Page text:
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Q & A: A mass on a spring problem

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Most recent answer: 06/09/2015
I have been trying to understand this Q for 2 days now, but just cant get it . Here it is Q)A block a lies on a horrizontal frictionless surface and the spring constant is 50N/m. Initially the spring is at its relaxed length and the block is stationary at position x=0. Then an applied force with a constant magnitude of 3N pulls the block in the positive direction of the x axis,stretching the spring until the block stops. When that stopping point is reached, what are (a) the position of the block (b) block's position when its kinetic energy is maximum.The solution according to the manual is : Since block is stationary before & after displacement therefore W(applied force) = -W(spring force) Fx= -(-1/2 kx^2) => 3x=1/2 50x^2 ,by solving the eq root other than 0 comes out x=0.12 .I tried to solve this Q by using the concept that because our applied force is constant= 3N ,and because the block stops after some displacement x, then at that point F(applied)=F(spring) => 3=kx => 3=50x => x=0.06 .What is wrong with my logic, why do i obtain a different answer.The second part is clear to me but i have given its solution because it is relevant to the first part & might be of help in helping me understand part first.Here is the answer of second part acc to manual : With Kf = K considered variable and Ki = 0 => K = FX-1/2 kx^2(work-energy principle). We take derivative of K with respect to x and set the resulting expression equal to zero, in order to find the position Xm which corresponds to a maximum value of K. Xm = F/k= 3/50= 0.060 m.We note that Xm is also the point where the applied and spring forces “balance.”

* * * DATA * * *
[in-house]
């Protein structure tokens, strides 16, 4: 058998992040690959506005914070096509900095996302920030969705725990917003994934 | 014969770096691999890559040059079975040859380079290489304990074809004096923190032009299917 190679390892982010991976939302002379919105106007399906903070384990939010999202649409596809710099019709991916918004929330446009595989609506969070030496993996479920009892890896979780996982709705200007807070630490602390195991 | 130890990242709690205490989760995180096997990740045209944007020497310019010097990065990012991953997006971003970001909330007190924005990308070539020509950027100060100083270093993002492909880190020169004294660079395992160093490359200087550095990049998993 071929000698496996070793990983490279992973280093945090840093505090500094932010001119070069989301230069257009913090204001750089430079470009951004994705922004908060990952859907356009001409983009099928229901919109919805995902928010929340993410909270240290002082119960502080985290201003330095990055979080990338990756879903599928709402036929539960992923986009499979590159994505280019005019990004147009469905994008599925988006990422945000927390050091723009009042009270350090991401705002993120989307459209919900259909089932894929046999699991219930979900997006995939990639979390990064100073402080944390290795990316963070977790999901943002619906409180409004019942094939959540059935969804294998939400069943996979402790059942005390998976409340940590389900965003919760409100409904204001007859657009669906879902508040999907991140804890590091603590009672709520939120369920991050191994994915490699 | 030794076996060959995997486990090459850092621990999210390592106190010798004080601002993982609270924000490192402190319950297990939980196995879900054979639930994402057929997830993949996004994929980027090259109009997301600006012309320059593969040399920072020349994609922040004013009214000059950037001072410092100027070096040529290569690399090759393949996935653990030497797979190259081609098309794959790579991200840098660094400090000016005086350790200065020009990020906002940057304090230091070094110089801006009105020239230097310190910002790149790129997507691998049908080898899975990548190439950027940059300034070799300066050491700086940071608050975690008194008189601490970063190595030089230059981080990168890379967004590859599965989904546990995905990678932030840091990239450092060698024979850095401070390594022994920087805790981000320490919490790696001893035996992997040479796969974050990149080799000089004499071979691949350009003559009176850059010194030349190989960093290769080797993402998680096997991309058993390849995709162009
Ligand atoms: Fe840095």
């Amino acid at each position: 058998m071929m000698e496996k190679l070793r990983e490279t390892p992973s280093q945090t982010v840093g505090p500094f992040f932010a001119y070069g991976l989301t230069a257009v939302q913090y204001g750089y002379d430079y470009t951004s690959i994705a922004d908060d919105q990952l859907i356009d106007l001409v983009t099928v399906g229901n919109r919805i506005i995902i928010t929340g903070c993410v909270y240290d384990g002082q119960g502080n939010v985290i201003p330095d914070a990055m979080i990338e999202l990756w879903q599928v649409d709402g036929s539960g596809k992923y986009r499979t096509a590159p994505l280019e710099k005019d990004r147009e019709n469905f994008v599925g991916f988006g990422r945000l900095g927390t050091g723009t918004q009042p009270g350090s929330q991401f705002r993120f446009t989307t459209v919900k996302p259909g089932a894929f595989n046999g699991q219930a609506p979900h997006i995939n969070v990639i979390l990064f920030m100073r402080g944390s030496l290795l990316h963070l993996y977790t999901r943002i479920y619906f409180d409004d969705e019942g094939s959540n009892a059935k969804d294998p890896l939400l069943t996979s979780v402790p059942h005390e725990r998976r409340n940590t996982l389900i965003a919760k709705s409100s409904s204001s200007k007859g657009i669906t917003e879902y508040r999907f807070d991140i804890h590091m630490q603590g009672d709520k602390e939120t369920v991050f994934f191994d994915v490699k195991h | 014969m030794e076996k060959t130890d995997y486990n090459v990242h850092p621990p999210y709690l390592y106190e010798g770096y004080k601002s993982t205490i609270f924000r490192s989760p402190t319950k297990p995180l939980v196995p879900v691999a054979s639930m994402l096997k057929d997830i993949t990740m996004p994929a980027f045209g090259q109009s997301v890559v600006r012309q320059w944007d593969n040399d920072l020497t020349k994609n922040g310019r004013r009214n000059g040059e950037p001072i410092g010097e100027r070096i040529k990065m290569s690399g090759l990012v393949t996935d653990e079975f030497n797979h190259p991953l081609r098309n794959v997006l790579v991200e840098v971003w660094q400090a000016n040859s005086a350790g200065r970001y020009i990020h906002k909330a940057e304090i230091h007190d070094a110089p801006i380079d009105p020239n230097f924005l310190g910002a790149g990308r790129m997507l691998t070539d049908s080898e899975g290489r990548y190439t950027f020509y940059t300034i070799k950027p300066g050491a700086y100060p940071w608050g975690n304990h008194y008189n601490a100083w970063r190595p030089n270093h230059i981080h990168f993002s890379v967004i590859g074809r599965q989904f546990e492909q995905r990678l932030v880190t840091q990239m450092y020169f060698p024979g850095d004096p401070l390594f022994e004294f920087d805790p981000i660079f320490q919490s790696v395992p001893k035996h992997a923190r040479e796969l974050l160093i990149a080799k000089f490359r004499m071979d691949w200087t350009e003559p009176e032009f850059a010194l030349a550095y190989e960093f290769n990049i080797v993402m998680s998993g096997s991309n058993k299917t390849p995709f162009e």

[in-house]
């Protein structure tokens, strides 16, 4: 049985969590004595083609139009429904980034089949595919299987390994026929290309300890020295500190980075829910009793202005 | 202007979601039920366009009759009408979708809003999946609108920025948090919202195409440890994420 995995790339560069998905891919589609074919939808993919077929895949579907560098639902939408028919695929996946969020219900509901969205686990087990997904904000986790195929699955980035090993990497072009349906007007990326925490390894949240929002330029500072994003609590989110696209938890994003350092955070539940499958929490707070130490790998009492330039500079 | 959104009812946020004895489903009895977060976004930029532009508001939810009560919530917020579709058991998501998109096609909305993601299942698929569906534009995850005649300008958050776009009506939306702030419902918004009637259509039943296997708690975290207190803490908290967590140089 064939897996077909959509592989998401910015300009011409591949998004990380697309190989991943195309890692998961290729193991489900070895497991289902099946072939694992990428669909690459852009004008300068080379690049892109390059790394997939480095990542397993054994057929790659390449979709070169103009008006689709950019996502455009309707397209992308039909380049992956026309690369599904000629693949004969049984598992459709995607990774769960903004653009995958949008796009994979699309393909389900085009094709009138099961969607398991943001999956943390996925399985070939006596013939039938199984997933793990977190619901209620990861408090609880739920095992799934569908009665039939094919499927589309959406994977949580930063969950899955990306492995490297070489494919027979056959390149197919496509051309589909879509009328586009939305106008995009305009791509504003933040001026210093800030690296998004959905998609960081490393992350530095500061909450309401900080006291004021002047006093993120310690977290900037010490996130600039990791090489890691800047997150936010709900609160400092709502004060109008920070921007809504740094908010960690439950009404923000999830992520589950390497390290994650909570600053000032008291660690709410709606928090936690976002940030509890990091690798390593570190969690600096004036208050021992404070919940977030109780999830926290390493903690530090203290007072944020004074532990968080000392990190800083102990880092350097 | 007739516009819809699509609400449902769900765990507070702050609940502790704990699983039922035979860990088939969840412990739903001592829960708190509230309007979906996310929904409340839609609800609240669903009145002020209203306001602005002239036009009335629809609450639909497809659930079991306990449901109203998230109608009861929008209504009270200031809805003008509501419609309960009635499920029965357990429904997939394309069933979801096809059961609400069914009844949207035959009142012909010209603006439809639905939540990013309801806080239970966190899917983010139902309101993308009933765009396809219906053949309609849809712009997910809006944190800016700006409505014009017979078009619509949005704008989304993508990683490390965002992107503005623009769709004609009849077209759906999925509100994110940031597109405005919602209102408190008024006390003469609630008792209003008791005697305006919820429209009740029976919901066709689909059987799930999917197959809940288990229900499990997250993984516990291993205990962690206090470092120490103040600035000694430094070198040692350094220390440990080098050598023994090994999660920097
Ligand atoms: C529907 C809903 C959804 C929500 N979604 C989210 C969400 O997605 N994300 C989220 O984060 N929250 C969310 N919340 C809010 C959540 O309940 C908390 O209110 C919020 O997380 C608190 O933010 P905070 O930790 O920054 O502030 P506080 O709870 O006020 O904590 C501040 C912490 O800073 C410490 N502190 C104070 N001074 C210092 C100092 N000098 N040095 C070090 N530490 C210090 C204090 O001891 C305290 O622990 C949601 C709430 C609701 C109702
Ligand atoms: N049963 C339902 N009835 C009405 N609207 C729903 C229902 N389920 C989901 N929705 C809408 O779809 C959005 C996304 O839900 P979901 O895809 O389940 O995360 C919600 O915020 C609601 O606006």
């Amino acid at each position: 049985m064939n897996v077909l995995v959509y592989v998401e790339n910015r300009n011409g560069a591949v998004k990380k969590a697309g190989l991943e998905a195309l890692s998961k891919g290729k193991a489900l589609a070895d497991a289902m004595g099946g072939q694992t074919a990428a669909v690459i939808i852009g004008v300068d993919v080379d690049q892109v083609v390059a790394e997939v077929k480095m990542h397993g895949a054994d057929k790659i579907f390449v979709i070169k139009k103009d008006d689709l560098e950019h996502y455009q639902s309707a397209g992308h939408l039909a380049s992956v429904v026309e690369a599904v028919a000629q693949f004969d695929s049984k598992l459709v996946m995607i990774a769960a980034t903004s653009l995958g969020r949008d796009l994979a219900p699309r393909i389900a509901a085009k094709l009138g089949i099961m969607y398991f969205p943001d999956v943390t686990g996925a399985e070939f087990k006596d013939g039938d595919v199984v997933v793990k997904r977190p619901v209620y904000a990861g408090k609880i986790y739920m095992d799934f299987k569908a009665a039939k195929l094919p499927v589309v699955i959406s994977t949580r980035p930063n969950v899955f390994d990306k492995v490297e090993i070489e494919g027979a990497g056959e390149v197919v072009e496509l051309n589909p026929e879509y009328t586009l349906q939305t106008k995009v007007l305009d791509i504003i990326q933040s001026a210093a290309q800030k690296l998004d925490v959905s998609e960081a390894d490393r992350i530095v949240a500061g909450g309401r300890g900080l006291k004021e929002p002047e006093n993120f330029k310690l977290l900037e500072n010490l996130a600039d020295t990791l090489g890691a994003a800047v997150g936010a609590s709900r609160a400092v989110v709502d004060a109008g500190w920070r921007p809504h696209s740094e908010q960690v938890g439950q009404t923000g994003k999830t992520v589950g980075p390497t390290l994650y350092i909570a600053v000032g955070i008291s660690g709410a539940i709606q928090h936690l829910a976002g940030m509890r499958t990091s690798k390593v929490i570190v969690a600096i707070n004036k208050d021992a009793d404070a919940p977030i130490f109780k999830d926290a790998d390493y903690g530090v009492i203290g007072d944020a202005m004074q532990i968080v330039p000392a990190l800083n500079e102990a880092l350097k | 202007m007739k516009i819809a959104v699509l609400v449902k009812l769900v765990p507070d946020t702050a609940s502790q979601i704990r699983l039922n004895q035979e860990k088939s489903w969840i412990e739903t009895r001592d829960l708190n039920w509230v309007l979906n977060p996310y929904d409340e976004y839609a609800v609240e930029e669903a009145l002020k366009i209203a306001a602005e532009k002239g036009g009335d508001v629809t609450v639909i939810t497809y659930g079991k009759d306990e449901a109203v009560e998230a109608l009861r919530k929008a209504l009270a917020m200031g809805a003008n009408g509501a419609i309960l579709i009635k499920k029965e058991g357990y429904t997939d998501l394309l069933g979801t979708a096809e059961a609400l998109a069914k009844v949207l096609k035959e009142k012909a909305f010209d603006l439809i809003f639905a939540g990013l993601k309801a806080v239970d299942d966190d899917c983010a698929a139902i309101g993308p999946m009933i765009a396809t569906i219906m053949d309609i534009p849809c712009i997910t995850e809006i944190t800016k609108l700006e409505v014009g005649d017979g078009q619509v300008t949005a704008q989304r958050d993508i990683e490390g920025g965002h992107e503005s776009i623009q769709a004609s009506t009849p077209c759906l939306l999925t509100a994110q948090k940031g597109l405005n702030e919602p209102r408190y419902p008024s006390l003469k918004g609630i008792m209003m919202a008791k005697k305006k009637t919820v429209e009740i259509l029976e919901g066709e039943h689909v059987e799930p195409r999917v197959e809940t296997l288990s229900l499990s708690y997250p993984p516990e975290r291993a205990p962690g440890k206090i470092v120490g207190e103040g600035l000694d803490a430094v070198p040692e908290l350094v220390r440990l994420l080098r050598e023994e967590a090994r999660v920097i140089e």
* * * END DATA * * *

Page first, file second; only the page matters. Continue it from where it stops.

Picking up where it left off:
- Mohammad Nayef (age 18)

Hello Mohammad,

You state that when the spring is at its maximum extension the forces of the extended spring and the applied force are equal.   This is incorrect, the spring force is in fact double the applied force.
This problem is identical to the one where a mass in a gravitational field is suspended by a spring.   The system exhibits simple harmonic motion with amplitude 2Mg/k and ω2 = k/M.


(published on 06/09/2015)

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